We have the additional good news of a strong visit and review this past March by a team from the Southern Association of Colleges and Schools Commission on Colleges. The on-site review team was clearly impressed by our University, and that’s a reflection of our culture and years of work by so many people. The team indicated that their report to the SACSCOC Board of Trustees would endorse Reaffirmation of Accreditation. Heartfelt thanks to all who helped in this process.
We enter our 60th year on solid ground, and I want to take a moment to highlight a group that literally helps build our foundations – Facilities Management. Because of its work managing competitively bid projects, the Alabama Chapter of the Associated General Contractors chose our University as its Public Owner of the Year for 2023. A special salute to Mr. Buck Kelley, assistant vice president for facilities and construction, and his entire team!
In addition to our 60th Anniversary celebration, I also look forward to seeing members of our University community at spring Commencement. Mobile native and former NASA engineer Lonnie Johnson, best known as the entrepreneur who invented the Super Soaker water gun, will address graduates at Friday’s ceremony. Our own Coach Kane Wommack, who led our Jaguar football team to an exciting 10-3 season last year, will speak Saturday morning.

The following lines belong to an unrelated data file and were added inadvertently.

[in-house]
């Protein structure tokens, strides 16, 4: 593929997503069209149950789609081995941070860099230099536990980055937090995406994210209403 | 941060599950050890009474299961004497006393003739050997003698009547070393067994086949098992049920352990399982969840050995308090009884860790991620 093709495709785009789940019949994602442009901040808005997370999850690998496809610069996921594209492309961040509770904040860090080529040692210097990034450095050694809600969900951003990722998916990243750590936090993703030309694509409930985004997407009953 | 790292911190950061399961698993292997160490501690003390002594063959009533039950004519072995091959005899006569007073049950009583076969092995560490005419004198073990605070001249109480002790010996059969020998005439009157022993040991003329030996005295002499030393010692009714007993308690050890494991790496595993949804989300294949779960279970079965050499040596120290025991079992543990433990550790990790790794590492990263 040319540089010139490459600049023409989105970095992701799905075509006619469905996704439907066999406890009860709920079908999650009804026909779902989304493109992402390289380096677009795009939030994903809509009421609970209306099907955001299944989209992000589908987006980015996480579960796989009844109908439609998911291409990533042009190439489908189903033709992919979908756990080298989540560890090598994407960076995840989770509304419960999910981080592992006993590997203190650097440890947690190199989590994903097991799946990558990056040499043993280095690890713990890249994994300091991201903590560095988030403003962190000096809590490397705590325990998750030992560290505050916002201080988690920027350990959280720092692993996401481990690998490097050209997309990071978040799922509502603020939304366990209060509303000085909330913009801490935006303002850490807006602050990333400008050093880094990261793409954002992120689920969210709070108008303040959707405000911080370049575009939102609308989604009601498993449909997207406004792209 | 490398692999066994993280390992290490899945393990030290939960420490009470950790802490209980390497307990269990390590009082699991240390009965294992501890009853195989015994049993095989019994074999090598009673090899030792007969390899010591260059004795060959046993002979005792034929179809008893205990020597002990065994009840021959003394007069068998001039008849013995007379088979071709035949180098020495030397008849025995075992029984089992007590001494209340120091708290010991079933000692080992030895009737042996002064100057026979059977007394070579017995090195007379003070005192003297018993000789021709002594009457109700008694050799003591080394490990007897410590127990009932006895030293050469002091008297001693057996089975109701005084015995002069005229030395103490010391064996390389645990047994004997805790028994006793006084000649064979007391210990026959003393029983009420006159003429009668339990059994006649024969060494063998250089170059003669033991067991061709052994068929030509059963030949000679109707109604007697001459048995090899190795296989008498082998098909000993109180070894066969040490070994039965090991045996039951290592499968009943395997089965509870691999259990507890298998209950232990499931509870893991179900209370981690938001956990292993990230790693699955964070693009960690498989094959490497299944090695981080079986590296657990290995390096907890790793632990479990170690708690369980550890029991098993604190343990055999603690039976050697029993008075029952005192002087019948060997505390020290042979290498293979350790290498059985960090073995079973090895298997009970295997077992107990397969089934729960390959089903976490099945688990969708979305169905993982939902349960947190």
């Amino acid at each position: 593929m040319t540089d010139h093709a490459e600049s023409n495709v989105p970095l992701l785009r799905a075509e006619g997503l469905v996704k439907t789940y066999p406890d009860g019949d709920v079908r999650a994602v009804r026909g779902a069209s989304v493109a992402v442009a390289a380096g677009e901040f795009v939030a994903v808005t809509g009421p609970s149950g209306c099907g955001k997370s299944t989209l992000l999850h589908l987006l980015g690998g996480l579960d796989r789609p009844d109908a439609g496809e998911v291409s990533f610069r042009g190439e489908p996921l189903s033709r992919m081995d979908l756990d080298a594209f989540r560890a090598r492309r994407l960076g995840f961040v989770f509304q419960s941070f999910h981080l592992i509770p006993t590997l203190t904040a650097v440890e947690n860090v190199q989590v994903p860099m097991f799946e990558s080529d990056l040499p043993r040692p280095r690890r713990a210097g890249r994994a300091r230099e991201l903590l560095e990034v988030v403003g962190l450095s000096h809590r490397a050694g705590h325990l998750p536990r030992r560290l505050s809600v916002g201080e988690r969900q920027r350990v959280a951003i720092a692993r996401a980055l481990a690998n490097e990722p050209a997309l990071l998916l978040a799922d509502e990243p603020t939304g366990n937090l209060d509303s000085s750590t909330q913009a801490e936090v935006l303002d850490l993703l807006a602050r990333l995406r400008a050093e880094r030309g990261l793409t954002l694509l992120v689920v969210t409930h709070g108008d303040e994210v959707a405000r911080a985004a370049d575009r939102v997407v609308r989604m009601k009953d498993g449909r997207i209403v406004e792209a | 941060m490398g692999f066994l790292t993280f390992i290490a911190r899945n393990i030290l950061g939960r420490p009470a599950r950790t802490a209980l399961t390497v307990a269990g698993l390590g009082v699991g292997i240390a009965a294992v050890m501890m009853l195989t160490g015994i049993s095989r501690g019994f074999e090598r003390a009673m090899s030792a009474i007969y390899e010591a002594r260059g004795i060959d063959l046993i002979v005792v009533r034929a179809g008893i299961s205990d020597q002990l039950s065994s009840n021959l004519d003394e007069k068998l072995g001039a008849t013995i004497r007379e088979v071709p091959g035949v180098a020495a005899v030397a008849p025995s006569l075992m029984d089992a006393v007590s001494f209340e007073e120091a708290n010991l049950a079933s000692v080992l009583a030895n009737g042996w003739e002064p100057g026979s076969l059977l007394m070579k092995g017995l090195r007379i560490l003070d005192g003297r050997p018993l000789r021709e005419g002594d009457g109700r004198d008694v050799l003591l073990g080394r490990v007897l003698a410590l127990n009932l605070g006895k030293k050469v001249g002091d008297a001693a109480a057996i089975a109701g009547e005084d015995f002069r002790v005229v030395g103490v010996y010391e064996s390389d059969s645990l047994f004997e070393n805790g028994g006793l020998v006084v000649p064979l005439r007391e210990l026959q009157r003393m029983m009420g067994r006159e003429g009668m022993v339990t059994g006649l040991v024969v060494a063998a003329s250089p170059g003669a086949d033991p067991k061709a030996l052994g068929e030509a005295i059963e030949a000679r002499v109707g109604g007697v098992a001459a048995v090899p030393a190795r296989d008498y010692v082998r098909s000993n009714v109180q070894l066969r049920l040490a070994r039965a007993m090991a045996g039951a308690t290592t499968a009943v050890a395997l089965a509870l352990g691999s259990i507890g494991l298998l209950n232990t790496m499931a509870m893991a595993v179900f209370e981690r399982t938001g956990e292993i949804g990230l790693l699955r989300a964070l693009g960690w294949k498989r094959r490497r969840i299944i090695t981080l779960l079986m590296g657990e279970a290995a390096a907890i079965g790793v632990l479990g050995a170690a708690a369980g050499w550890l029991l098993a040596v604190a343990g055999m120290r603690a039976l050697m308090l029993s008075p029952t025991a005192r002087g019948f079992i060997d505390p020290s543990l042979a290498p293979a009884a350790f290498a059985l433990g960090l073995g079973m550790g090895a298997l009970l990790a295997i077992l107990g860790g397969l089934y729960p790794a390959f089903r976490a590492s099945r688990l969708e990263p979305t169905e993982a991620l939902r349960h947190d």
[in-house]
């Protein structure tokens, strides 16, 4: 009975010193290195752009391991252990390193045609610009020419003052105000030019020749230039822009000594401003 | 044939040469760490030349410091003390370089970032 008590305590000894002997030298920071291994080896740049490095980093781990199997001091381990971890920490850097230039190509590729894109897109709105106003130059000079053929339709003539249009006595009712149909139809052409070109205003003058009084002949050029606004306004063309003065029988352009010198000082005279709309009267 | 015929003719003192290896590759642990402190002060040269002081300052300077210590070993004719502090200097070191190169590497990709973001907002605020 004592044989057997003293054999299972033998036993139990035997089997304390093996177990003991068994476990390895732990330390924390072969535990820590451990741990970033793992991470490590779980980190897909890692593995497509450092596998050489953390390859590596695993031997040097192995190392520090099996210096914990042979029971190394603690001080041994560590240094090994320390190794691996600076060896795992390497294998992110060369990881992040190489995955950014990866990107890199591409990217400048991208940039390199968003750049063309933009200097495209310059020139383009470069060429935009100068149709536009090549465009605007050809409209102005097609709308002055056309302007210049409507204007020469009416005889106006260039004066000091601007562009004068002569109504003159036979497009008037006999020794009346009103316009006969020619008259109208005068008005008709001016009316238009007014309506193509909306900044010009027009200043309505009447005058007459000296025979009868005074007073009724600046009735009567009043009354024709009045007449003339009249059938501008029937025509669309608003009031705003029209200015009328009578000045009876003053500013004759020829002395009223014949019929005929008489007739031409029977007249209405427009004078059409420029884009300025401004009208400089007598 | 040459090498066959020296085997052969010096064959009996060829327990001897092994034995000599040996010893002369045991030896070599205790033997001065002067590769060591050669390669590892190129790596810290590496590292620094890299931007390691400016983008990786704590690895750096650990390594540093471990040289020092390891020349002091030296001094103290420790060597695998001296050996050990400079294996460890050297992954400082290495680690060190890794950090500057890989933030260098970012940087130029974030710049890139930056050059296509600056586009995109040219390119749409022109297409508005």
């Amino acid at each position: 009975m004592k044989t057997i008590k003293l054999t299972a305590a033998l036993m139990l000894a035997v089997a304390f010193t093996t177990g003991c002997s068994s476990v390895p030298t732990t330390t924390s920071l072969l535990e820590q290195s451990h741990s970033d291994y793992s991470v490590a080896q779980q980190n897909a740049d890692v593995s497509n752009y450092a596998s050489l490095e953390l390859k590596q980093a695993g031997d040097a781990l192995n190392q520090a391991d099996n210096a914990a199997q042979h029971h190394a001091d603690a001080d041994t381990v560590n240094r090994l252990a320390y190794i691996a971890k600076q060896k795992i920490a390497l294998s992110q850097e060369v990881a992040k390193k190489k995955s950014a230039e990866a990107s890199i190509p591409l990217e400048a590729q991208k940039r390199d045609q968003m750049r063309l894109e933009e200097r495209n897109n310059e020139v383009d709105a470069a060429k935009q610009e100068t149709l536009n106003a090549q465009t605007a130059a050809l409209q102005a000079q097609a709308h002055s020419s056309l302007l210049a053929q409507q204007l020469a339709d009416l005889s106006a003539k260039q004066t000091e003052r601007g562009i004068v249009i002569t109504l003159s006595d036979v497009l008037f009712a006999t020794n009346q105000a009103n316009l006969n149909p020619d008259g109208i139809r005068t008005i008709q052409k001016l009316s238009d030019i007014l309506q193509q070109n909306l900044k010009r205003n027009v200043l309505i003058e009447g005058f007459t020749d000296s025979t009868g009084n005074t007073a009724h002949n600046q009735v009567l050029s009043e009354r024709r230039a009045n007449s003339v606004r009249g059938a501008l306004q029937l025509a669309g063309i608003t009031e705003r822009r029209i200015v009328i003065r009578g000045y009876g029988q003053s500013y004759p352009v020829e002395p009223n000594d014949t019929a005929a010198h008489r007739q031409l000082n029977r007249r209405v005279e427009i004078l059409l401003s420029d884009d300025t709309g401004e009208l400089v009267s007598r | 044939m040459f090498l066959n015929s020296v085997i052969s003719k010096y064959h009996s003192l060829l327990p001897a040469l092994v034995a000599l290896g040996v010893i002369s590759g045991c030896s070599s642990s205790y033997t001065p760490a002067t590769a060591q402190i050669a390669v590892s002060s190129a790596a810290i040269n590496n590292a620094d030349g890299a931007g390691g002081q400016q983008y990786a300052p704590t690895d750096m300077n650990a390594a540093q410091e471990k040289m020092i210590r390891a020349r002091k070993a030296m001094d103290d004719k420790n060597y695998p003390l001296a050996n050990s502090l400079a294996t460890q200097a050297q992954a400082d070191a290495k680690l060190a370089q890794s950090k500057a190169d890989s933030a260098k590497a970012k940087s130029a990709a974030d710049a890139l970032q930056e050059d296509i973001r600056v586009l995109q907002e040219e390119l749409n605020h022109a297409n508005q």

As we see our alumni ranks grow, we look forward to welcoming a new class of students in the fall. Undergraduate enrollment continues to look promising. I was fortunate to meet some members of the newest class just two weekends ago at the spring USA Day – South’s open house and a chance to show prospective students all we have to offer. Thank you to all faculty and staff, particularly our enrollment team, who helped welcome students and their families.
I’d like to close today’s message with a special congratulations to two leaders with new roles – newly elected Faculty Senate President Dr. Donna Streeter and Student Government Association President Amya Douglas.
Dr. Streeter is an associate professor in the College of Nursing who has focused on nursing leadership, community partnerships and the culture of safety. Ms. Douglas, who is majoring in communications, came to South from Ocean Springs, Mississippi, and immediately jumped into student government as a member of the First Year Council. Please join me in congratulating both.
As I say quite often, there is nothing we cannot accomplish when we work together. With the beginning of our yearlong 60th celebration, there is no better time than now to recommit to our shared goal of advancing the Flagship of the Gulf Coast.
P.S. You can show your Jaguar Pride and support student scholarships with a University of South Alabama license plate. And, for the first time, you can help determine what our next tag will look like. Vote online today.
Dear USA Faculty and Staff,